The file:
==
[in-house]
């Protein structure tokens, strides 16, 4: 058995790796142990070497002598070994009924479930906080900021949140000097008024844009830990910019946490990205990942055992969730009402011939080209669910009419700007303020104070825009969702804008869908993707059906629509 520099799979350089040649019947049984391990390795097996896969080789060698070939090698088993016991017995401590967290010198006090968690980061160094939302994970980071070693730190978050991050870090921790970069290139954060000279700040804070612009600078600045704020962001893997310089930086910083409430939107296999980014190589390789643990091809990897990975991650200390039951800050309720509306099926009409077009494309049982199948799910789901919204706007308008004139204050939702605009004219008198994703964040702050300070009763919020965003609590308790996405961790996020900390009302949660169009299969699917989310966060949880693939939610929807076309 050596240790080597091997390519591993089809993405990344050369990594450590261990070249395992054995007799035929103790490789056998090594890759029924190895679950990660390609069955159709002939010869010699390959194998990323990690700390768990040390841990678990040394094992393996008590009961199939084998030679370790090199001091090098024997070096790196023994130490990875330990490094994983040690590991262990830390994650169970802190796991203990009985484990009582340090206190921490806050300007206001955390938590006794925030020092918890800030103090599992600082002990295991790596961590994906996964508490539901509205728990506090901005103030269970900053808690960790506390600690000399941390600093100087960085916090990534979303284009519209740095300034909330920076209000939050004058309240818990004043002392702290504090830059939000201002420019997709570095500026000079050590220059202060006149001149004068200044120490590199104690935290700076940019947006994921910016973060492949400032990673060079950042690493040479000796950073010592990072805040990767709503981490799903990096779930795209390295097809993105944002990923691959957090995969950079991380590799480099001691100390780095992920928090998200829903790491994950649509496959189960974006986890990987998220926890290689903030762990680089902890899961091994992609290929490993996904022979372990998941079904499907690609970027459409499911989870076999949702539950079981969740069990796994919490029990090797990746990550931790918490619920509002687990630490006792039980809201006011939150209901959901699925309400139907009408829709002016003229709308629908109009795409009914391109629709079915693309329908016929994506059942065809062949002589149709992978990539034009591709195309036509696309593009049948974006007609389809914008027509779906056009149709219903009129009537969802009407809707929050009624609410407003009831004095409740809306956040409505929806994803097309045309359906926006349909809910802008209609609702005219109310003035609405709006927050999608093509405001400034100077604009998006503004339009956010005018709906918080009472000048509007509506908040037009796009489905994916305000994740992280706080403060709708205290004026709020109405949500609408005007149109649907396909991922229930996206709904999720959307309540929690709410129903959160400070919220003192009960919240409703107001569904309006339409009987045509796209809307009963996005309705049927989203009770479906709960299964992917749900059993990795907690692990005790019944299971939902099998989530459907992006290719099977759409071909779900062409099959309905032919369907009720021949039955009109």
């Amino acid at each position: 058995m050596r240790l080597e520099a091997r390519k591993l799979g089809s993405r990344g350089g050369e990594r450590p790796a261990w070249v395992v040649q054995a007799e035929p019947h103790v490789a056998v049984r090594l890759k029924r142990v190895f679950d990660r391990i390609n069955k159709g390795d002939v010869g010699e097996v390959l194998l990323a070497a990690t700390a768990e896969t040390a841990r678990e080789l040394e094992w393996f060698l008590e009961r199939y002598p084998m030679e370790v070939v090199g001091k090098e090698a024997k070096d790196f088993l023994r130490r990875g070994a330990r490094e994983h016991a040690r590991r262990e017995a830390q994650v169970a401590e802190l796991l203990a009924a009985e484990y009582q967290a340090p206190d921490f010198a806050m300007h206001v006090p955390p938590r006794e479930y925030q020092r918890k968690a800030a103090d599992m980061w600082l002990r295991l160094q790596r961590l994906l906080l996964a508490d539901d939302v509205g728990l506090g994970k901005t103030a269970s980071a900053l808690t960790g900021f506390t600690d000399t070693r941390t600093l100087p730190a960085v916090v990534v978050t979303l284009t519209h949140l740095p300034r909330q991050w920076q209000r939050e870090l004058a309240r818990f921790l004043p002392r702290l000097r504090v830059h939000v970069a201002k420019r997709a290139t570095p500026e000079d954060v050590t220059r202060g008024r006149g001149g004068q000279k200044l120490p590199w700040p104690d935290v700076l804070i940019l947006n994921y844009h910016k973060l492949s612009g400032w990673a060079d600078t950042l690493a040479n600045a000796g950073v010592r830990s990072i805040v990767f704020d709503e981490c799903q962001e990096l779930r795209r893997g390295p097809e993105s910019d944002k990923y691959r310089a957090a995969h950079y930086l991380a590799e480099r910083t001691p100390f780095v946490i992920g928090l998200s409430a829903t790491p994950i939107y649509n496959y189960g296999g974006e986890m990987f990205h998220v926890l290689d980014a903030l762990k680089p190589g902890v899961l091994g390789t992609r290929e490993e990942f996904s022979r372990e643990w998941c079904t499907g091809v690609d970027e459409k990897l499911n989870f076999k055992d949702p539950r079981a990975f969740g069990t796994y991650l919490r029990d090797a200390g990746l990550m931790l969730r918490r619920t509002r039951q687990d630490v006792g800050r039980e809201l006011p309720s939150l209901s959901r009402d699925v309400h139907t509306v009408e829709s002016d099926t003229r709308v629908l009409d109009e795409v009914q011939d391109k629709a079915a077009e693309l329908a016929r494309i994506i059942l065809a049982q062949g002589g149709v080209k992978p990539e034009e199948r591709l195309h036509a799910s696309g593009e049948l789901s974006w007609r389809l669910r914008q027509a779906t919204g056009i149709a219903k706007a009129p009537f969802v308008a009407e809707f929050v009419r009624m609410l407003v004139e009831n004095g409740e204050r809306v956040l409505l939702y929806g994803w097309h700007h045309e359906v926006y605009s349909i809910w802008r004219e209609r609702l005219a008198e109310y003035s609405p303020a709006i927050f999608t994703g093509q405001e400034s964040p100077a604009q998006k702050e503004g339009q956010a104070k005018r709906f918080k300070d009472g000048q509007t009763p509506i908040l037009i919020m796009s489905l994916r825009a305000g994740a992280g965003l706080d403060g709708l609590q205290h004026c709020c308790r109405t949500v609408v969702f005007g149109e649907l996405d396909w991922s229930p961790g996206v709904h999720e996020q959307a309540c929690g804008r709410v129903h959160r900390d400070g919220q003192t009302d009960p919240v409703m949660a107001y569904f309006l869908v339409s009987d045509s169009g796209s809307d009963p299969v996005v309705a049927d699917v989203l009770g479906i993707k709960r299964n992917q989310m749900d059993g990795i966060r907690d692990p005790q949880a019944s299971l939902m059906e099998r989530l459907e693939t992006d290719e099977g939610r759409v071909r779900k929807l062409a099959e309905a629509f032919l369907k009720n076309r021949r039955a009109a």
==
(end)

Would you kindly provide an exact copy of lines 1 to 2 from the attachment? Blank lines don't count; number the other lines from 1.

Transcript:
[in-house]
């Protein structure tokens, strides 16, 4: 058995790796142990070497002598070994009924479930906080900021949140000097008024844009830990910019946490990205990942055992969730009402011939080209669910009419700007303020104070825009969702804008869908993707059906629509 520099799979350089040649019947049984391990390795097996896969080789060698070939090698088993016991017995401590967290010198006090968690980061160094939302994970980071070693730190978050991050870090921790970069290139954060000279700040804070612009600078600045704020962001893997310089930086910083409430939107296999980014190589390789643990091809990897990975991650200390039951800050309720509306099926009409077009494309049982199948799910789901919204706007308008004139204050939702605009004219008198994703964040702050300070009763919020965003609590308790996405961790996020900390009302949660169009299969699917989310966060949880693939939610929807076309 050596240790080597091997390519591993089809993405990344050369990594450590261990070249395992054995007799035929103790490789056998090594890759029924190895679950990660390609069955159709002939010869010699390959194998990323990690700390768990040390841990678990040394094992393996008590009961199939084998030679370790090199001091090098024997070096790196023994130490990875330990490094994983040690590991262990830390994650169970802190796991203990009985484990009582340090206190921490806050300007206001955390938590006794925030020092918890800030103090599992600082002990295991790596961590994906996964508490539901509205728990506090901005103030269970900053808690960790506390600690000399941390600093100087960085916090990534979303284009519209740095300034909330920076209000939050004058309240818990004043002392702290504090830059939000201002420019997709570095500026000079050590220059202060006149001149004068200044120490590199104690935290700076940019947006994921910016973060492949400032990673060079950042690493040479000796950073010592990072805040990767709503981490799903990096779930795209390295097809993105944002990923691959957090995969950079991380590799480099001691100390780095992920928090998200829903790491994950649509496959189960974006986890990987998220926890290689903030762990680089902890899961091994992609290929490993996904022979372990998941079904499907690609970027459409499911989870076999949702539950079981969740069990796994919490029990090797990746990550931790918490619920509002687990630490006792039980809201006011939150209901959901699925309400139907009408829709002016003229709308629908109009795409009914391109629709079915693309329908016929994506059942065809062949002589149709992978990539034009591709195309036509696309593009049948974006007609389809914008027509779906056009149709219903009129009537969802009407809707929050009624609410407003009831004095409740809306956040409505929806994803097309045309359906926006349909809910802008209609609702005219109310003035609405709006927050999608093509405001400034100077604009998006503004339009956010005018709906918080009472000048509007509506908040037009796009489905994916305000994740992280706080403060709708205290004026709020109405949500609408005007149109649907396909991922229930996206709904999720959307309540929690709410129903959160400070919220003192009960919240409703107001569904309006339409009987045509796209809307009963996005309705049927989203009770479906709960299964992917749900059993990795907690692990005790019944299971939902099998989530459907992006290719099977759409071909779900062409099959309905032919369907009720021949039955009109």